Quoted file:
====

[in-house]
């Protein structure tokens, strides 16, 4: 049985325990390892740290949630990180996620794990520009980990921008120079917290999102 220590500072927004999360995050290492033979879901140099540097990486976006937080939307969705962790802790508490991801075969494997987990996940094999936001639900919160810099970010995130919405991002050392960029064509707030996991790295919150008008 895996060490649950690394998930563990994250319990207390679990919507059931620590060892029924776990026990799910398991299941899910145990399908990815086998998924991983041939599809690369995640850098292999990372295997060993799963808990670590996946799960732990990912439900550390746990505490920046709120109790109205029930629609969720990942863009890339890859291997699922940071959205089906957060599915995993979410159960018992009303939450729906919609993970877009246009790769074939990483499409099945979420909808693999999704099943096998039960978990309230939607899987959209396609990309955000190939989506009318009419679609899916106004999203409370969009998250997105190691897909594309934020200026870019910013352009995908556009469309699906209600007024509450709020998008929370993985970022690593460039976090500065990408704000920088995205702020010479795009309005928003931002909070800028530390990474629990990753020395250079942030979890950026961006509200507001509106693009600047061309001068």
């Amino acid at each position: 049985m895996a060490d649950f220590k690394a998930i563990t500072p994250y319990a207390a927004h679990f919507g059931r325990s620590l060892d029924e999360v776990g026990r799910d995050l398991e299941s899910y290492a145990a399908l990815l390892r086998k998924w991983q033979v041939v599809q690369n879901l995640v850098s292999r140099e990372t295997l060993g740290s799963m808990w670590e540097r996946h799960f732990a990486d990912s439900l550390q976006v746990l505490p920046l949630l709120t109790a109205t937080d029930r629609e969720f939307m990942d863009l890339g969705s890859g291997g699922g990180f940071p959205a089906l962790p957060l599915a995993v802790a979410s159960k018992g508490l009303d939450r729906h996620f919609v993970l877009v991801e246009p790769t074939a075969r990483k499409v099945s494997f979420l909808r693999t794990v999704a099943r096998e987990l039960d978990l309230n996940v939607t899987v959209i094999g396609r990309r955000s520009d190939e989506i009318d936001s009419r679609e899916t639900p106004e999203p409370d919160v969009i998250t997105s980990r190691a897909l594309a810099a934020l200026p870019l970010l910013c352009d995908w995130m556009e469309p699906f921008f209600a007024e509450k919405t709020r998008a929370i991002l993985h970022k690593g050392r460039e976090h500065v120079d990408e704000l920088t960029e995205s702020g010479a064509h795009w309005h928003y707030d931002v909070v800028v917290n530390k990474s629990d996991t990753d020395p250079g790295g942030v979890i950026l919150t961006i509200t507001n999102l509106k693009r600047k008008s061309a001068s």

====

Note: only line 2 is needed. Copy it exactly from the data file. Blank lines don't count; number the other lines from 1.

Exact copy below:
């Protein structure tokens, strides 16, 4: 049985325990390892740290949630990180996620794990520009980990921008120079917290999102 220590500072927004999360995050290492033979879901140099540097990486976006937080939307969705962790802790508490991801075969494997987990996940094999936001639900919160810099970010995130919405991002050392960029064509707030996991790295919150008008 895996060490649950690394998930563990994250319990207390679990919507059931620590060892029924776990026990799910398991299941899910145990399908990815086998998924991983041939599809690369995640850098292999990372295997060993799963808990670590996946799960732990990912439900550390746990505490920046709120109790109205029930629609969720990942863009890339890859291997699922940071959205089906957060599915995993979410159960018992009303939450729906919609993970877009246009790769074939990483499409099945979420909808693999999704099943096998039960978990309230939607899987959209396609990309955000190939989506009318009419679609899916106004999203409370969009998250997105190691897909594309934020200026870019910013352009995908556009469309699906209600007024509450709020998008929370993985970022690593460039976090500065990408704000920088995205702020010479795009309005928003931002909070800028530390990474629990990753020395250079942030979890950026961006509200507001509106693009600047061309001068």